Catalytic reduction of dinitrogen to silylamines by earth-abundant lanthanide and group 4 complexes

23 November 2023, Version 2
This content is a preprint and has not undergone peer review at the time of posting.


Dinitrogen is a challenging molecule to activate and reduce to useful products such as ammonia. The range of d-block metal complexes that can catalyze dinitrogen reduction to ammonia or tris(silyl)amines under ambient conditions has increased in recent years, and now includes more electropositive metal complexes, rather than the traditional electron-rich middle and late d-block cations used by nature and industry. Conventional f-block metal complexes do not have filled d-orbitals that would enable binding of N2. Here, arene-bridged tetraphenolates are used to form metallacyclic structures by coordination to lanthanide or group 4 cations that can bind dinitrogen in the cavity and catalyze its conversion to bis(silyl)amines in ambient conditions. The unusual double-substitution product is attributed to the steric control afforded by the metalacycle’s pocket. This is the first time that lanthanide complexes (and zirconium) have been shown to catalyze nitrogen reduction, and the reactivity of the most active, samarium, is attributed to the strong, yet accessible, reducing capacity of its divalent oxidation state, and the ability of the structure to retain group 1 metal cations in the catalyst coordination sphere. The group 4 complexes featuring small cavities are most selective for the formation of bis(silyl)amine, while the lanthanide complexes, with larger cavities, are also able to make the traditional tris(silyl)amine product from N2. A series of experimental, analytical, spectroscopic, and computational studies provide insight into the mechanism of the reductive functionalization. These results offer new catalytic applications for plentiful titanium and the more earth-abundant members of the lanthanide series that are also less toxic than many base metals used in catalysis, such as iron.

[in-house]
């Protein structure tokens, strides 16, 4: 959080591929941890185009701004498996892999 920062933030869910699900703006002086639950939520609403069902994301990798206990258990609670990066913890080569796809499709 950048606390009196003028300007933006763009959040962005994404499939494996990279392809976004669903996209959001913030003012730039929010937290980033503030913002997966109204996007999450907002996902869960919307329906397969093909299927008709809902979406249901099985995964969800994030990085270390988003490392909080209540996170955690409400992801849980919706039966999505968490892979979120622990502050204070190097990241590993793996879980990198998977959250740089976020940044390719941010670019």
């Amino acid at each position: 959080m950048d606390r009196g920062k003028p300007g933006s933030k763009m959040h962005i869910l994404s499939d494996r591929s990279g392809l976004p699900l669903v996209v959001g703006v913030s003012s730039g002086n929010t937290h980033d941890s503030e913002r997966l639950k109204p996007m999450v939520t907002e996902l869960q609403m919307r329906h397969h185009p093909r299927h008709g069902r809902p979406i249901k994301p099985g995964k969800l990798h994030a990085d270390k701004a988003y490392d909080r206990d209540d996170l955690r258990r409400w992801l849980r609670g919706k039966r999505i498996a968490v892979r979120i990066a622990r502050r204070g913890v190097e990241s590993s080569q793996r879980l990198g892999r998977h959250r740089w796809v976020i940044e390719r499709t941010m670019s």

rare earth
dinitrogen activation
small molecule activation


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